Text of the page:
The saddest and scariest behavior disorder a parent can face is also the one which carries the simplest name: conduct disorder.
Characterized primarily by the plain disregard for the rights and feelings of others, it is one of the few for which treatment options are, unfortunately, extremely limited and sometimes ineffective.
Repeated, persistent behavior problems in children should always raise red flags for teachers and parents.
According to the Diagnostic and Statistical Manual, Fourth Edition (DSM-IV) of the American Psychiatric Association, symptoms of conduct disorder include bullying, lying, repeatedly breaking parental curfews beginning before age 13, truancy beginning before age 13, physical cruelty to people and animals, using a weapon, destruction of property, running away, stealing, breaking and entering, sexual assault, drug abuse, fire-setting and even homicide.
Conduct disorder is currently diagnosed in up to 6% of children and adolescents; more often in boys than girls before puberty. Researchers have come up with a variety of possible reasons for the development of this condition, but cannot point to any one of them as a sure cause. Poor parenting has been identified as one of the most likely risk factors, however.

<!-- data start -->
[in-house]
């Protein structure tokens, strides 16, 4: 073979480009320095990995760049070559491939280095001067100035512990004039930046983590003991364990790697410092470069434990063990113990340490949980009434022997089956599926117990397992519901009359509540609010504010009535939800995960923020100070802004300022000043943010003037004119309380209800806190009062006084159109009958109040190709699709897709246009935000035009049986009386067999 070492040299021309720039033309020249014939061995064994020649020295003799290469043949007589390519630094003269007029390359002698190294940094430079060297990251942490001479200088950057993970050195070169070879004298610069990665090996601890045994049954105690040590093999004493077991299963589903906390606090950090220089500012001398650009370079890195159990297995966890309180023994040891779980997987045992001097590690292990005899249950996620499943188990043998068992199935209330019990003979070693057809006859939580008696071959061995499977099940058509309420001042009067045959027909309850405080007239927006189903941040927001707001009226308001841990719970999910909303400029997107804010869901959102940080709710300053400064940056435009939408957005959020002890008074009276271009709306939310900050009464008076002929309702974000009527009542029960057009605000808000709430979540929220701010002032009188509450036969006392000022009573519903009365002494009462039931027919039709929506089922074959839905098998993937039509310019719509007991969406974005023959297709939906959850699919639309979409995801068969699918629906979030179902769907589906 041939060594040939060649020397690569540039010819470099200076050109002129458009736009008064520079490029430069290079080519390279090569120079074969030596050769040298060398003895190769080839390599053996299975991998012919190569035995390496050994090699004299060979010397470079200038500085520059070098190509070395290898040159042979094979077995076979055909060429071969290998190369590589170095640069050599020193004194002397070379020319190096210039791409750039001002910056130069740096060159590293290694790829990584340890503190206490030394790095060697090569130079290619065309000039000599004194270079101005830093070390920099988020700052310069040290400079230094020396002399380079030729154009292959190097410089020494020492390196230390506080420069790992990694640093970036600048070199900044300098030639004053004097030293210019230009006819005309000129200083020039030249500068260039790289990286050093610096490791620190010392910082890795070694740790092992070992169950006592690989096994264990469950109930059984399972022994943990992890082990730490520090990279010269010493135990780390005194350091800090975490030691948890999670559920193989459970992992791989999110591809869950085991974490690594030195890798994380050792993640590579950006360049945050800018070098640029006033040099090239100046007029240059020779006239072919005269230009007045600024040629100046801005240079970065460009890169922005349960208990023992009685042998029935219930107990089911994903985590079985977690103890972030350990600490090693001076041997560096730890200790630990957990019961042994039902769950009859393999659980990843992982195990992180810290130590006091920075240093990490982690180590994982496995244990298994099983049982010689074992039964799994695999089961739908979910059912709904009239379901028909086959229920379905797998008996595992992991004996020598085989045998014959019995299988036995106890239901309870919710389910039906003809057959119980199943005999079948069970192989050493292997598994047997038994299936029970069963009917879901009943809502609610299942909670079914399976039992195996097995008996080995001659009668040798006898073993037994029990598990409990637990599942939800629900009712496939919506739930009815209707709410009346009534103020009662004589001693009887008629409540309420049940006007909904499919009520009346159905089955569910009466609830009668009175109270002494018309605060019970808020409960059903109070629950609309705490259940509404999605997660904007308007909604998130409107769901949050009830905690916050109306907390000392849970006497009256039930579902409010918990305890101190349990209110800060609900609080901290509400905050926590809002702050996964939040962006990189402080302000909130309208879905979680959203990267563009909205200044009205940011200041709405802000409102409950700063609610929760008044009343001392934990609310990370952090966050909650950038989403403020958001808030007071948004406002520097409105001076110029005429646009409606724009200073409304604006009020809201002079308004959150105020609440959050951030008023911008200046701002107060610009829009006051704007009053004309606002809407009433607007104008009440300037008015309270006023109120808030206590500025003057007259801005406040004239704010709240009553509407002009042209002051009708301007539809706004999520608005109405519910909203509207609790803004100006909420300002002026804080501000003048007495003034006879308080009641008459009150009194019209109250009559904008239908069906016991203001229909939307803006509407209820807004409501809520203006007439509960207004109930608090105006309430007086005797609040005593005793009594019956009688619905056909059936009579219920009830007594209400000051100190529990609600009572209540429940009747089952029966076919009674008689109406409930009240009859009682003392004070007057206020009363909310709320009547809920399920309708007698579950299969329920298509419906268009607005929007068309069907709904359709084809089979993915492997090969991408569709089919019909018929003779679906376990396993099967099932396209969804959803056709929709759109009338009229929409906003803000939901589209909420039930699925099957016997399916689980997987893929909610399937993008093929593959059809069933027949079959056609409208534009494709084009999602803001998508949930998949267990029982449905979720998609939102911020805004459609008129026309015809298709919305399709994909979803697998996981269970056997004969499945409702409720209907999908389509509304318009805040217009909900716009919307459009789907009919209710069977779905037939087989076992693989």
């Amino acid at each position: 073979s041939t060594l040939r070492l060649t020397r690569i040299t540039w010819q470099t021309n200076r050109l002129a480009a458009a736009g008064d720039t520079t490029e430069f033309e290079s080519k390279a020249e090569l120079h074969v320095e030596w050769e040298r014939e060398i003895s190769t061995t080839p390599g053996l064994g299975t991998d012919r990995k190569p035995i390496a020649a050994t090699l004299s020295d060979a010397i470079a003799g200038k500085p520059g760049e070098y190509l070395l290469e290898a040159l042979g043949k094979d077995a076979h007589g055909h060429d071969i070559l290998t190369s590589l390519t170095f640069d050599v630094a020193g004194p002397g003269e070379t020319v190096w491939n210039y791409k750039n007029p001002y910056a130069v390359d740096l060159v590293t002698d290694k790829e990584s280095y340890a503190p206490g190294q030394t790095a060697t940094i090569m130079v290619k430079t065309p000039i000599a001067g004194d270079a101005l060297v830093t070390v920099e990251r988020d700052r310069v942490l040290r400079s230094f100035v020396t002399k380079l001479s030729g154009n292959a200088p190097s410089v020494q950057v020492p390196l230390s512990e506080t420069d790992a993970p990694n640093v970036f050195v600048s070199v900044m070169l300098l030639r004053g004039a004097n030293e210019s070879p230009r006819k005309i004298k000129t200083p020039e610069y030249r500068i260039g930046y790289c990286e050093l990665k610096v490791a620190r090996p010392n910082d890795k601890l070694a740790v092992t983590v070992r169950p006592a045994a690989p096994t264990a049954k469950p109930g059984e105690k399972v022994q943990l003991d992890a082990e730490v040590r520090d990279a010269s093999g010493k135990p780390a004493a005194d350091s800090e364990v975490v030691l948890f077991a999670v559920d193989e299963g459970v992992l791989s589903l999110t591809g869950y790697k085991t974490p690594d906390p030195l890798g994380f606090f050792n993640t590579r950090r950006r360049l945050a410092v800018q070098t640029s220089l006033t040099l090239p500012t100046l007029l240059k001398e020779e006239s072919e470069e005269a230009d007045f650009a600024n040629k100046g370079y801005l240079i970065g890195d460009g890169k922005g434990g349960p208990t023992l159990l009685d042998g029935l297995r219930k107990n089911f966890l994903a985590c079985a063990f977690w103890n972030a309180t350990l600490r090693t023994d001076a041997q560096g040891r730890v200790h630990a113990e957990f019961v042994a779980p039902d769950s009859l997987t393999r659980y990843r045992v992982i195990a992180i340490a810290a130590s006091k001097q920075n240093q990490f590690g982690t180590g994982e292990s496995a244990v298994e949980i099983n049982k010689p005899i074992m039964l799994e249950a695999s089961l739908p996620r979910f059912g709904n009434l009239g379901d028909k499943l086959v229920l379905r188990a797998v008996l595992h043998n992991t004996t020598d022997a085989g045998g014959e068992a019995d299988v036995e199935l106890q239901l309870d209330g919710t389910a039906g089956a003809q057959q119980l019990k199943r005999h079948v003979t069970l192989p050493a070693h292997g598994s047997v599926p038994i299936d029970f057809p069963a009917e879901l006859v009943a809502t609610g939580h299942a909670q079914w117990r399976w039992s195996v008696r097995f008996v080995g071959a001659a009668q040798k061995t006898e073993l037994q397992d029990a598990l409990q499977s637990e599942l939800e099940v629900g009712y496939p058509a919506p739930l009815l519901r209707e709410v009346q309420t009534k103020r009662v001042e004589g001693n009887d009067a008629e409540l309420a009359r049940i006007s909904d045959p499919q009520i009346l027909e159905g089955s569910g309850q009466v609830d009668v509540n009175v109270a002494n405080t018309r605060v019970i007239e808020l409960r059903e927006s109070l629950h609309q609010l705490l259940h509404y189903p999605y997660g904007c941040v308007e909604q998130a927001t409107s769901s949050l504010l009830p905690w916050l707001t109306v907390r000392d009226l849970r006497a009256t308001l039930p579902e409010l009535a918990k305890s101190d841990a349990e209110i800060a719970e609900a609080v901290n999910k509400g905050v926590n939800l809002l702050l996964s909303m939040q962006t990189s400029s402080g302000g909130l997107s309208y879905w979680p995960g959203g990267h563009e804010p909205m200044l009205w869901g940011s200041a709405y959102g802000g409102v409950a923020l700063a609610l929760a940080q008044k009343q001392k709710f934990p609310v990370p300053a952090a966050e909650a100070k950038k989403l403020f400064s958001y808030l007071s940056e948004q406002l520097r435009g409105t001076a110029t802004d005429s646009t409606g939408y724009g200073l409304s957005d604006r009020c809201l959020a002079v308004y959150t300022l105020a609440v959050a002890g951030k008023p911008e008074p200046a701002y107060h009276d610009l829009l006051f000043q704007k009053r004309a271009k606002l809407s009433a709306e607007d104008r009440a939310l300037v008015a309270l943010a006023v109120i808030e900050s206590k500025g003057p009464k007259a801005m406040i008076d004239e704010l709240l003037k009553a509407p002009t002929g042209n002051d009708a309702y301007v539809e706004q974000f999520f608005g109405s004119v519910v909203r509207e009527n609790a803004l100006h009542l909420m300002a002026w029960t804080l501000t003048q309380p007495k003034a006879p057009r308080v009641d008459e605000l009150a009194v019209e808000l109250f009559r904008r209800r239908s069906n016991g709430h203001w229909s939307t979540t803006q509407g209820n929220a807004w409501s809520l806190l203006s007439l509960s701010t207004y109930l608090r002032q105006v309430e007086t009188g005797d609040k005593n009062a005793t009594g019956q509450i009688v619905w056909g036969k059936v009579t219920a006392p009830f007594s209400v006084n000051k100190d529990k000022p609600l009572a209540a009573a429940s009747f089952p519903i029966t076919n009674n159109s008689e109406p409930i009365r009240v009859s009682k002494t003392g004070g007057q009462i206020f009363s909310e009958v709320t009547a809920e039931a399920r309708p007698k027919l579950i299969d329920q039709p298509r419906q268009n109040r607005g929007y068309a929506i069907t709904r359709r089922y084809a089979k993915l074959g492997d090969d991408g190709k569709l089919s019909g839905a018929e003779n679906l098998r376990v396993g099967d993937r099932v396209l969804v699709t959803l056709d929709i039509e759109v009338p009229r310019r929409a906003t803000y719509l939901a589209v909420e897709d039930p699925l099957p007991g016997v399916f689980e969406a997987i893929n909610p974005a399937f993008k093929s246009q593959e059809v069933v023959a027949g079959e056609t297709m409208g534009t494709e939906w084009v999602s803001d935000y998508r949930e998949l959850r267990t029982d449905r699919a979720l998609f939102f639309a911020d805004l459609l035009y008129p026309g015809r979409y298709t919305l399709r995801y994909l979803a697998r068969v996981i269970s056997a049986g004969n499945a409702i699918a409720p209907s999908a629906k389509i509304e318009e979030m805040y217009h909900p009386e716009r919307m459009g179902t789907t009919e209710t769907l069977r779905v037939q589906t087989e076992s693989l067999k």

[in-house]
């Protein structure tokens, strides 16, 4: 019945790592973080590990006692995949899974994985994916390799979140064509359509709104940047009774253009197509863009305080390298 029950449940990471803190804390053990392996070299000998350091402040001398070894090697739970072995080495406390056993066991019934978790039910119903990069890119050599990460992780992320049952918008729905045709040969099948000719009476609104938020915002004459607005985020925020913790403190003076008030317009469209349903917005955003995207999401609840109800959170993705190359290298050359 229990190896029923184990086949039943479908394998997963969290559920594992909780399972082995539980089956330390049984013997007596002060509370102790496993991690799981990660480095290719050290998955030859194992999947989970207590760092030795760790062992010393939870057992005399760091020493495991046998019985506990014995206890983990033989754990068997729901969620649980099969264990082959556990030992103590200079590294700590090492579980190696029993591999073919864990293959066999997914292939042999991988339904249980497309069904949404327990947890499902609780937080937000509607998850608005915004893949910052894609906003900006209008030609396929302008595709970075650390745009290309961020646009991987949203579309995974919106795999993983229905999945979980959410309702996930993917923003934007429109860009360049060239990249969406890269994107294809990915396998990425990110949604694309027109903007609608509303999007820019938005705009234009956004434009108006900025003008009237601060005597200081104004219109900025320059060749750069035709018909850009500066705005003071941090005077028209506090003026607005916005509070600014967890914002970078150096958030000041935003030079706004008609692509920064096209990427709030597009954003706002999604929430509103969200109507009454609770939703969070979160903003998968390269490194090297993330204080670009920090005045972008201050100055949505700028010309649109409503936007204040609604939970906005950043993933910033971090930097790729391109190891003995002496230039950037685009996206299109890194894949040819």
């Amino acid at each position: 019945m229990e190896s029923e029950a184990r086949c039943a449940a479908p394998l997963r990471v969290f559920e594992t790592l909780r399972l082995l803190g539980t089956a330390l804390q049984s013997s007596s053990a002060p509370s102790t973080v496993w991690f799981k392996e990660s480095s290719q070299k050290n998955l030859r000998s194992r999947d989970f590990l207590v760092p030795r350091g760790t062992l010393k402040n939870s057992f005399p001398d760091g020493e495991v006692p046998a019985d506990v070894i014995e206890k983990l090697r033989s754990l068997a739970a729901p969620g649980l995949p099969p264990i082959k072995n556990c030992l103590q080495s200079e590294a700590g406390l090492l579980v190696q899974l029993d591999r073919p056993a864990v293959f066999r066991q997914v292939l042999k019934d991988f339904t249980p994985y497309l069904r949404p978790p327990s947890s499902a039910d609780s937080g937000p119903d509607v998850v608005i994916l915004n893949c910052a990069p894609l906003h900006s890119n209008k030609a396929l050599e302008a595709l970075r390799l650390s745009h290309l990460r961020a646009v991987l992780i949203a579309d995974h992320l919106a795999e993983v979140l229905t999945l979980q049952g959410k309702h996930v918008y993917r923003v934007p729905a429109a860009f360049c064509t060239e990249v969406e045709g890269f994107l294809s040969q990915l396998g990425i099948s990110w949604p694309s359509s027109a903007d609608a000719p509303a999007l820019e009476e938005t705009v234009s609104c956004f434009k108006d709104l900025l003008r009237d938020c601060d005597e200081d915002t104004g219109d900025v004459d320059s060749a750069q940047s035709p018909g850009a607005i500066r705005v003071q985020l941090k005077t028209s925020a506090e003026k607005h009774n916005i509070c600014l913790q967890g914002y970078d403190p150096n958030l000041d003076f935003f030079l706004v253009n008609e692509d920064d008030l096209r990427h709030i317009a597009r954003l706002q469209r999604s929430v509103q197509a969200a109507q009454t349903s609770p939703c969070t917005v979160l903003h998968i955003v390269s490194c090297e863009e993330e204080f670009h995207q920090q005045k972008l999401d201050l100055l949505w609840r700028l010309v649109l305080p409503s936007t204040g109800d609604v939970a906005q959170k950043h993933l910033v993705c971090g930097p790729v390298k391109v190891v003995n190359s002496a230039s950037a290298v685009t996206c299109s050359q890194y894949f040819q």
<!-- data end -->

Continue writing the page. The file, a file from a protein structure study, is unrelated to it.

Often parents and teachers of children with attention-deficit hyperactivity disorder (ADHD / ADD) think the behavior may be leading to conduct disorder, but this is very rare. It is more common for children with oppositional defiant disorder (ODD) to later develop conduct disorder in adolescence, but again, this does not often happen.
Treating conduct disorder usually involves a multi-systemic treatment (MST) approach that includes a combination of parent training, family therapy, social skills training and/or group therapy in the various environments in which the child functions.
Sometimes medication is prescribed as well, to address co-existing issues such as impulsivity, hyperactivity, depression or anxiety, but it is important to realize that its usefulness is extremely limited. Medication does nothing for conduct disorder itself.
There are several types of psychotherapy that are not effective for treating conduct disorder, however. Included among these are psychodynamic and insight-oriented individual or group therapy.
Conduct disorder is difficult to treat and even more difficult to live with. These kids rarely graduate high school – in fact, many never make it past the 10th grade.
Repeated, persistent behavior problems in children should always raise red flags for teachers and parents. It is especially urgent, however, to obtain an evaluation for any child that displays the above-listed behaviors as soon as possible.
The earlier the condition is diagnosed, the better the chance that treatment will succeed in resolving the problem. It may take years, but long treatment is certainly better than long-term problems with family, friends, teachers, employers and the law